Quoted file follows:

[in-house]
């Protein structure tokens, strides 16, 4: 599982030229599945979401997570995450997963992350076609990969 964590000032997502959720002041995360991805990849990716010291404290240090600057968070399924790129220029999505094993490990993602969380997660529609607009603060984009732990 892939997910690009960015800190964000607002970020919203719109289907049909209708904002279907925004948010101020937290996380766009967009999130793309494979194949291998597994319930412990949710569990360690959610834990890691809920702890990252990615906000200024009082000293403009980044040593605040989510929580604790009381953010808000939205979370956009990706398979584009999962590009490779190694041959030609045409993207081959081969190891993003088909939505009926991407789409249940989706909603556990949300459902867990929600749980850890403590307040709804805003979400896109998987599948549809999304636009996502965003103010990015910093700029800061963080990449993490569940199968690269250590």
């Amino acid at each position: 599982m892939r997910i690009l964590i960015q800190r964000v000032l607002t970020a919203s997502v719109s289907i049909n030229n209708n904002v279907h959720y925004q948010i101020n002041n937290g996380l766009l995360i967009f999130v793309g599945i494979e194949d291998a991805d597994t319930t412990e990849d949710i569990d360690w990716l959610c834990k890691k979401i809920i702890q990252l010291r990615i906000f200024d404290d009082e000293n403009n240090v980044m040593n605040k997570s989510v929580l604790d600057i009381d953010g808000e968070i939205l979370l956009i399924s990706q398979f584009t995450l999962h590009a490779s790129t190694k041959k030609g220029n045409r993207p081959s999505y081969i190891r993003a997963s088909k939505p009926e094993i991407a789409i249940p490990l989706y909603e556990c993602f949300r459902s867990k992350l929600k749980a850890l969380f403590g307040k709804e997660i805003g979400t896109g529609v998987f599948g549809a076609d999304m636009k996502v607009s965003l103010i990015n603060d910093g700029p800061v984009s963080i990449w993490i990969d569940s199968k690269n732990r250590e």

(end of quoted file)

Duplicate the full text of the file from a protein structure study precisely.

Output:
[in-house]
């Protein structure tokens, strides 16, 4: 599982030229599945979401997570995450997963992350076609990969 964590000032997502959720002041995360991805990849990716010291404290240090600057968070399924790129220029999505094993490990993602969380997660529609607009603060984009732990 892939997910690009960015800190964000607002970020919203719109289907049909209708904002279907925004948010101020937290996380766009967009999130793309494979194949291998597994319930412990949710569990360690959610834990890691809920702890990252990615906000200024009082000293403009980044040593605040989510929580604790009381953010808000939205979370956009990706398979584009999962590009490779190694041959030609045409993207081959081969190891993003088909939505009926991407789409249940989706909603556990949300459902867990929600749980850890403590307040709804805003979400896109998987599948549809999304636009996502965003103010990015910093700029800061963080990449993490569940199968690269250590």
């Amino acid at each position: 599982m892939r997910i690009l964590i960015q800190r964000v000032l607002t970020a919203s997502v719109s289907i049909n030229n209708n904002v279907h959720y925004q948010i101020n002041n937290g996380l766009l995360i967009f999130v793309g599945i494979e194949d291998a991805d597994t319930t412990e990849d949710i569990d360690w990716l959610c834990k890691k979401i809920i702890q990252l010291r990615i906000f200024d404290d009082e000293n403009n240090v980044m040593n605040k997570s989510v929580l604790d600057i009381d953010g808000e968070i939205l979370l956009i399924s990706q398979f584009t995450l999962h590009a490779s790129t190694k041959k030609g220029n045409r993207p081959s999505y081969i190891r993003a997963s088909k939505p009926e094993i991407a789409i249940p490990l989706y909603e556990c993602f949300r459902s867990k992350l929600k749980a850890l969380f403590g307040k709804e997660i805003g979400t896109g529609v998987f599948g549809a076609d999304m636009k996502v607009s965003l103010i990015n603060d910093g700029p800061v984009s963080i990449w993490i990969d569940s199968k690269n732990r250590e």